3.  Implementation and Deployment Considerations  . . . . . . . .   3
   4.  Security Considerations . . . . . . . . . . . . . . . . . . .   3
   5.  IANA Considerations . . . . . . . . . . . . . . . . . . . . .   4
   6.  References  . . . . . . . . . . . . . . . . . . . . . . . . .   4
     6.1.  Normative References  . . . . . . . . . . . . . . . . . .   4
     6.2.  Informative References  . . . . . . . . . . . . . . . . .   4
   Authors' Addresses  . . . . . . . . . . . . . . . . . . . . . . .   5

1.  Introduction

   The Bidirectional Forwarding Detection (BFD) [RFC5880] protocol is
   commonly used to verify connectivity between two systems.  However,
   some applications may require that the Path MTU [RFC1191] between
   those two systems meets a certain minimum criteria.  When the Path
   MTU decreases below the minimum threshold, those applications may
   wish to consider the path unusable.

   BFD may be encapsulated in a number of transport protocols.  An
   example of this is single-hop BFD [RFC5881].  In that case, the link
   MTU configuration is typically enough to guarantee communication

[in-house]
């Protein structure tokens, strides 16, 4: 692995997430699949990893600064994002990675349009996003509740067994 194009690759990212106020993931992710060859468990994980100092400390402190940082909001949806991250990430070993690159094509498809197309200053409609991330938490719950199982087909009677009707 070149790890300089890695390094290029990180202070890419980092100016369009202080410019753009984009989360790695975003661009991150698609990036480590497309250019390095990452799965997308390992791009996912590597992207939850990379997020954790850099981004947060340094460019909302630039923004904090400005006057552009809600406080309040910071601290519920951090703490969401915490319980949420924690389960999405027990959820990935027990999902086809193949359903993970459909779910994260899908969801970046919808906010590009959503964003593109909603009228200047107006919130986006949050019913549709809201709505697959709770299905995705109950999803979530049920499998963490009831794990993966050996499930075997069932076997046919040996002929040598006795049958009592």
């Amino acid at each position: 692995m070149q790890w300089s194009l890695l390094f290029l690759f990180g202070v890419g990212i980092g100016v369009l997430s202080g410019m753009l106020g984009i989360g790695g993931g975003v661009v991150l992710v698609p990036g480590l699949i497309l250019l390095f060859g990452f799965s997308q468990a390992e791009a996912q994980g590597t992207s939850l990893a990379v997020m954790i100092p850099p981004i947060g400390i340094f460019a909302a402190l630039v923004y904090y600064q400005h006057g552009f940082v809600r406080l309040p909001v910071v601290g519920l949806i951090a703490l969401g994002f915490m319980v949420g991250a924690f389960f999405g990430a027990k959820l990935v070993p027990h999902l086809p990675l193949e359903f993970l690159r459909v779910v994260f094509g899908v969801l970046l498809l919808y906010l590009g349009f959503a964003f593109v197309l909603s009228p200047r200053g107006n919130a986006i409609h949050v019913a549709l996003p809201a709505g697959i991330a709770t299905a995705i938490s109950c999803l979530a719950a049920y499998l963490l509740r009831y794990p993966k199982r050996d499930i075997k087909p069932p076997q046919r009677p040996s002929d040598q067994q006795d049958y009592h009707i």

between the two systems for that size MTU.  BFD Echo mode
   (Section 6.4 of [RFC5880]) is sufficient to permit verification of
   the Path MTU of such directly connected systems.  Previous proposals
   ([I-D.haas-xiao-bfd-echo-path-mtu]) have been made for testing Path
   MTU for such directly connected systems.  However, in the case of
   multi-hop BFD [RFC5883], this guarantee does not hold.

   The encapsulation of BFD in multi-hop sessions is a simple UDP
   packet.  The BFD elements of procedure (Section 6.8.6 of [RFC5880])



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   covers validating the BFD payload.  However, the specification is
   silent on the length of the encapsulation that is carrying the BFD
   PDU.  While it is most common that the transport protocol payload
   (i.e.  UDP) length is the exact size of the BFD PDU, this is not
   required by the elements of procedure.  This leads to the possibility
   that the transport protocol length may be larger than the contained
   BFD PDU.

2.  BFD Encapsulated in Large Packets

   Support for BFD between two systems is typically configured, even if
   the actual session may be dynamically created by a client protocol.
   A new BFD variable is defined in this document:

   bfd.PaddedPduSize
       The BFD transport protocol payload size is increased to this
       value.  The contents of this additional payload MUST be zero.
       The minimum size of this variable MUST NOT be smaller than
       permitted by the element of BFD procedure; 24 or 26 - see
       Section 6.8.6 of [RFC5880].

   The Don't Fragment bit (Section 2.3 of [RFC0791]) of the IP payload,
   when using IP encapsulations, MUST be set.

3.  Implementation and Deployment Considerations

   While this document proposes no change to the BFD protocol,
   implementations may not permit arbitrarily padded transport PDUs to